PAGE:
Rocco Gianni doesn’t like, he loves.
He doesn’t speak, he orates.
He doesn’t teach, he mentors.
And he doesn’t retire. He prepares for the next “Gianni adventure.”
“Once I realized I was replaceable and I got it out of my ego, I was ready,” Gianni said of his retirement.
“Retirement is for people who were tired before.”
Leaving his chosen profession as a physical education teacher since 1972 was a painful process for Gianni. He fought for physical education funding with his colleagues Erik Jokinen and Kathy Gianni, his wife of 32 years, and continued even a month away from retirement. Procuring wetsuits for students to kayak Puget Sound was his latest project.
P.E. at Langley Middle School is a more dynamic experience than playing football, basketball, dodgeball and running lines, though all those things happen. Students take a boxing course, learn to rock climb, work on indo boards, play ultimate Frisbee and until this year, kayaked on lakes around Whidbey Island (bacteria growth in many of the school’s kayak haunts kept them from hitting the water this year). Engaging students through movement and action is the cornerstone of his argument for why P.E. matters in a modern education.
“If schools were a movement-oriented place, these boys would not be in trouble,” Gianni said of a conversation teachers at South Whidbey Elementary School had at a school board meeting regarding the restlessness of some kindergarten and first-grade students.
“We want kids to like movement and make it part of their lives … Being active with the family allows time to talk, to bond,” he said.
One of the final trips for Gianni was the adventure ed five-day course for 20 students. It’s a program that was reduced in scope and duration the past few years, much to Gianni’s dismay. He defends the five-day backpacking trip to the coast as an inter-subject intensive course. Students can do field research on ecosystems as they walk through the woods and hike along the beach. They write a report on the trip and journaling helps them remember their experience. One of the more important lessons, at least in Gianni’s opinion, is the social aspect of kids going out, away from their home and comfort, and being forced to work together. Even as they prepare, social interaction is key when students are timed for tent erection (sub-4 minutes).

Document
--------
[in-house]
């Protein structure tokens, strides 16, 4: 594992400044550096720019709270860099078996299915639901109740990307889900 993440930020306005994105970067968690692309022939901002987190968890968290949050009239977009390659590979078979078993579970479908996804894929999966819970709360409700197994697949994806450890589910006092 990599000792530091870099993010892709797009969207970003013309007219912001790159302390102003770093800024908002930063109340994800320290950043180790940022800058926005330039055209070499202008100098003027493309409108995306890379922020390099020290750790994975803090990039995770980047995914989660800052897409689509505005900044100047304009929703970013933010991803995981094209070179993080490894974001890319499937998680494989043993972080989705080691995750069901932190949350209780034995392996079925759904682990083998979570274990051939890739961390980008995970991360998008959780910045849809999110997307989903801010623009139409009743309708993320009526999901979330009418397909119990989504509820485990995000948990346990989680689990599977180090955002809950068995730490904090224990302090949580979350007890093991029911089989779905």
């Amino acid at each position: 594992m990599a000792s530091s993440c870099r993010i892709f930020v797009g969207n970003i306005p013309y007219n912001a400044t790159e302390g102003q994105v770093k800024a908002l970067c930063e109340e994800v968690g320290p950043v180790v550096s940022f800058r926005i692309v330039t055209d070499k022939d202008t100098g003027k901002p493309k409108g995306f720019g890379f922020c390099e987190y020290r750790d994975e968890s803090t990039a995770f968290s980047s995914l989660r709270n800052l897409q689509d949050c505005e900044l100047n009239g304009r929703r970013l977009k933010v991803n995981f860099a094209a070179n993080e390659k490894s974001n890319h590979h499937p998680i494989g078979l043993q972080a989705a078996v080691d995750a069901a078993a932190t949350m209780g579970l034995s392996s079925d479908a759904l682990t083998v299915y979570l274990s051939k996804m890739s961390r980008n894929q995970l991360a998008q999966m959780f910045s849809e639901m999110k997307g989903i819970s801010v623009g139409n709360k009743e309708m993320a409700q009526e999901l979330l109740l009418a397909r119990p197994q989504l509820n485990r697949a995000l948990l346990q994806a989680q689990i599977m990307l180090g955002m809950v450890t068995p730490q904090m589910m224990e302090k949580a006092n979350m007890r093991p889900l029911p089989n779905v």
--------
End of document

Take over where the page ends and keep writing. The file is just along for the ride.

“This is what hooks kids,” Gianni said. “They remember this for the rest of their lives.”
When Gianni, a stocky, animated New York Italian who has a bit of a wobble to his walk because of artificial hips and a bad back, came to the South Whidbey School District, it was a bit of serendipity. He fled major P.E. funding cuts in Los Angeles in the 1980s and wound up in Washington with friends. Then he found a position for special education on South Whidbey, met with the principal and was encouraged to apply.
“The only place I got an interview was here in Langley,” he said.
He won the position and remained on the South End since, with a brief leave when he returned to his home state, New York.
“I hurdled the benches out there,” Gianni said, looking out his classroom windows. “I can’t do that now. I’m lucky if I can get on my bike.”
After a period of indoor dodgeball, Gianni reflected on how even one of the more maligned P.E. activities draws students’ interest. Some of the kids hurled the foam balls with all their might. Others played passively, waiting for a softly-thrown ball to catch, bringing in one of their eliminated teammates. Some hung in the back, preferring to watch. And a couple of the Cougars played protector/engager with some special education students during the game.
“It allows kids that aren’t always the stars to shine,” he said.